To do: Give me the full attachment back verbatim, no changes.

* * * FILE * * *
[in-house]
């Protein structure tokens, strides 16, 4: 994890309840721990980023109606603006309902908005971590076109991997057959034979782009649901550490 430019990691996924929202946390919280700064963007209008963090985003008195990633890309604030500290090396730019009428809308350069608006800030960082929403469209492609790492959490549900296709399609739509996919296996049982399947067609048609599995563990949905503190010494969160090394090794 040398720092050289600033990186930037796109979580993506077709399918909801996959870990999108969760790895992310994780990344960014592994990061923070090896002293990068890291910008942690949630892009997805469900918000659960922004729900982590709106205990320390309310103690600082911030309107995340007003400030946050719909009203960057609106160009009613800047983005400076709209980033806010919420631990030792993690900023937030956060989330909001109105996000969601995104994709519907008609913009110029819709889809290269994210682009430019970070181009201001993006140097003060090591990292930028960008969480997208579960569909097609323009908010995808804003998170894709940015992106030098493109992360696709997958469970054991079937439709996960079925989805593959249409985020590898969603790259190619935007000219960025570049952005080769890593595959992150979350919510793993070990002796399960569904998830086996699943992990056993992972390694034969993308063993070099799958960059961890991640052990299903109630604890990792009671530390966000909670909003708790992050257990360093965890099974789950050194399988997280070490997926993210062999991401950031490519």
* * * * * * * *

[in-house]
């Protein structure tokens, strides 16, 4: 994890309840721990980023109606603006309902908005971590076109991997057959034979782009649901550490 430019990691996924929202946390919280700064963007209008963090985003008195990633890309604030500290090396730019009428809308350069608006800030960082929403469209492609790492959490549900296709399609739509996919296996049982399947067609048609599995563990949905503190010494969160090394090794 040398720092050289600033990186930037796109979580993506077709399918909801996959870990999108969760790895992310994780990344960014592994990061923070090896002293990068890291910008942690949630892009997805469900918000659960922004729900982590709106205990320390309310103690600082911030309107995340007003400030946050719909009203960057609106160009009613800047983005400076709209980033806010919420631990030792993690900023937030956060989330909001109105996000969601995104994709519907008609913009110029819709889809290269994210682009430019970070181009201001993006140097003060090591990292930028960008969480997208579960569909097609323009908010995808804003998170894709940015992106030098493109992360696709997958469970054991079937439709996960079925989805593959249409985020590898969603790259190619935007000219960025570049952005080769890593595959992150979350919510793993070990002796399960569904998830086996699943992990056993992972390694034969993308063993070099799958960059961890991640052990299903109630604890990792009671530390966000909670909003708790992050257990360093965890099974789950050194399988997280070490997926993210062999991401950031490519």